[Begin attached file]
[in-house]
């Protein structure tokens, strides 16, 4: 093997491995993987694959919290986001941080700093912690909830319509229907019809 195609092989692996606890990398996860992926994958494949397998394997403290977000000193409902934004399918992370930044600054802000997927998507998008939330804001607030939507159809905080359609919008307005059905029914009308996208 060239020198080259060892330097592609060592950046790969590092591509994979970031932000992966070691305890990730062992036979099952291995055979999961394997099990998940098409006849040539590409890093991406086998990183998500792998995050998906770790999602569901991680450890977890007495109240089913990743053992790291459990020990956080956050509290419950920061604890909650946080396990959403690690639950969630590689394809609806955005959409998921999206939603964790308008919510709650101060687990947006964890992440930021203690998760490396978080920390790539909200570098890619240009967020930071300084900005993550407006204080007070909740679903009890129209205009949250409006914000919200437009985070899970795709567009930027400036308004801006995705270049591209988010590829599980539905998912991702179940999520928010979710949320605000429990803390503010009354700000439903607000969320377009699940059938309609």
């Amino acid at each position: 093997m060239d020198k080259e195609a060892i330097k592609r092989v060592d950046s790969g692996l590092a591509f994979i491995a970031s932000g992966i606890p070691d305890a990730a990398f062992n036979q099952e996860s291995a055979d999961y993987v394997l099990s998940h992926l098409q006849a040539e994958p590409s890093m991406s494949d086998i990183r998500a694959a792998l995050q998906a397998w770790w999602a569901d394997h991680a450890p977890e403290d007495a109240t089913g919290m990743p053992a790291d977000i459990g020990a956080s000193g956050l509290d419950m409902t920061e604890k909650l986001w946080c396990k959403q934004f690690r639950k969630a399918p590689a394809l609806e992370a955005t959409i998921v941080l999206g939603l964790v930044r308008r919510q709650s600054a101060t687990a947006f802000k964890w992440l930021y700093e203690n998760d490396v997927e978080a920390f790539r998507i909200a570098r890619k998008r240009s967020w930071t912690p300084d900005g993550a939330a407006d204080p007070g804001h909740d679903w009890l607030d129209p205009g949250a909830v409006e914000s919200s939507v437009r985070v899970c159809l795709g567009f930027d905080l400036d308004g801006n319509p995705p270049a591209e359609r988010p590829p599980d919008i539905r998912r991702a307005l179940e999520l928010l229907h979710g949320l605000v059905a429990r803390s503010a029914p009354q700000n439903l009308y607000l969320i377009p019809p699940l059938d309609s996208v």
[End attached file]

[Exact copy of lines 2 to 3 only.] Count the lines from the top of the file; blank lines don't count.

């Protein structure tokens, strides 16, 4: 093997491995993987694959919290986001941080700093912690909830319509229907019809 195609092989692996606890990398996860992926994958494949397998394997403290977000000193409902934004399918992370930044600054802000997927998507998008939330804001607030939507159809905080359609919008307005059905029914009308996208 060239020198080259060892330097592609060592950046790969590092591509994979970031932000992966070691305890990730062992036979099952291995055979999961394997099990998940098409006849040539590409890093991406086998990183998500792998995050998906770790999602569901991680450890977890007495109240089913990743053992790291459990020990956080956050509290419950920061604890909650946080396990959403690690639950969630590689394809609806955005959409998921999206939603964790308008919510709650101060687990947006964890992440930021203690998760490396978080920390790539909200570098890619240009967020930071300084900005993550407006204080007070909740679903009890129209205009949250409006914000919200437009985070899970795709567009930027400036308004801006995705270049591209988010590829599980539905998912991702179940999520928010979710949320605000429990803390503010009354700000439903607000969320377009699940059938309609």
């Amino acid at each position: 093997m060239d020198k080259e195609a060892i330097k592609r092989v060592d950046s790969g692996l590092a591509f994979i491995a970031s932000g992966i606890p070691d305890a990730a990398f062992n036979q099952e996860s291995a055979d999961y993987v394997l099990s998940h992926l098409q006849a040539e994958p590409s890093m991406s494949d086998i990183r998500a694959a792998l995050q998906a397998w770790w999602a569901d394997h991680a450890p977890e403290d007495a109240t089913g919290m990743p053992a790291d977000i459990g020990a956080s000193g956050l509290d419950m409902t920061e604890k909650l986001w946080c396990k959403q934004f690690r639950k969630a399918p590689a394809l609806e992370a955005t959409i998921v941080l999206g939603l964790v930044r308008r919510q709650s600054a101060t687990a947006f802000k964890w992440l930021y700093e203690n998760d490396v997927e978080a920390f790539r998507i909200a570098r890619k998008r240009s967020w930071t912690p300084d900005g993550a939330a407006d204080p007070g804001h909740d679903w009890l607030d129209p205009g949250a909830v409006e914000s919200s939507v437009r985070v899970c159809l795709g567009f930027d905080l400036d308004g801006n319509p995705p270049a591209e359609r988010p590829p599980d919008i539905r998912r991702a307005l179940e999520l928010l229907h979710g949320l605000v059905a429990r803390s503010a029914p009354q700000n439903l009308y607000l969320i377009p019809p699940l059938d309609s996208v």